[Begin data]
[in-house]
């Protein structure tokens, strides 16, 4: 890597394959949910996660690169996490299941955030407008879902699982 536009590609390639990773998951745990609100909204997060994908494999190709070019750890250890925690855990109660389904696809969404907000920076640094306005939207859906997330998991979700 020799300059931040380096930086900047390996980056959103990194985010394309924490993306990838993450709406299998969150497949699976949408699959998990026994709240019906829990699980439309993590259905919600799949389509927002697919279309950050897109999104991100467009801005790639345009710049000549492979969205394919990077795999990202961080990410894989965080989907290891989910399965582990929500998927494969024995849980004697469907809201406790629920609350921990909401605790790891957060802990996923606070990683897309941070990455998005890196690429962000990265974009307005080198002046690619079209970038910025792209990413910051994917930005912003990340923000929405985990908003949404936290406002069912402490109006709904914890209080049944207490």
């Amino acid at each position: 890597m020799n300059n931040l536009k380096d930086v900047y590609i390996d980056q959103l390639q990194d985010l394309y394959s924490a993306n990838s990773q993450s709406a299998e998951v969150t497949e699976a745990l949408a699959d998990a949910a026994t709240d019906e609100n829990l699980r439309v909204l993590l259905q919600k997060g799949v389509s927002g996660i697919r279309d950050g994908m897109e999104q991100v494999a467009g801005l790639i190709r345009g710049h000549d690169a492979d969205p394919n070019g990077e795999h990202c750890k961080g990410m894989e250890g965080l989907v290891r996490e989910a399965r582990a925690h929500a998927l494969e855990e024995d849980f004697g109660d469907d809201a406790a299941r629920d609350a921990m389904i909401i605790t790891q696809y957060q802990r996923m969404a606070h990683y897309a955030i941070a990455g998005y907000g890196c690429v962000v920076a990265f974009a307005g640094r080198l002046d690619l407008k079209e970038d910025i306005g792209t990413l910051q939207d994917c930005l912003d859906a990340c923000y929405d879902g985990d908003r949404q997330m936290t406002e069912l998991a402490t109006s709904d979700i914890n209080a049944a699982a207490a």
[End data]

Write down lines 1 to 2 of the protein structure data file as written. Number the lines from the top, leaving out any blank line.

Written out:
[in-house]
């Protein structure tokens, strides 16, 4: 890597394959949910996660690169996490299941955030407008879902699982 536009590609390639990773998951745990609100909204997060994908494999190709070019750890250890925690855990109660389904696809969404907000920076640094306005939207859906997330998991979700 020799300059931040380096930086900047390996980056959103990194985010394309924490993306990838993450709406299998969150497949699976949408699959998990026994709240019906829990699980439309993590259905919600799949389509927002697919279309950050897109999104991100467009801005790639345009710049000549492979969205394919990077795999990202961080990410894989965080989907290891989910399965582990929500998927494969024995849980004697469907809201406790629920609350921990909401605790790891957060802990996923606070990683897309941070990455998005890196690429962000990265974009307005080198002046690619079209970038910025792209990413910051994917930005912003990340923000929405985990908003949404936290406002069912402490109006709904914890209080049944207490």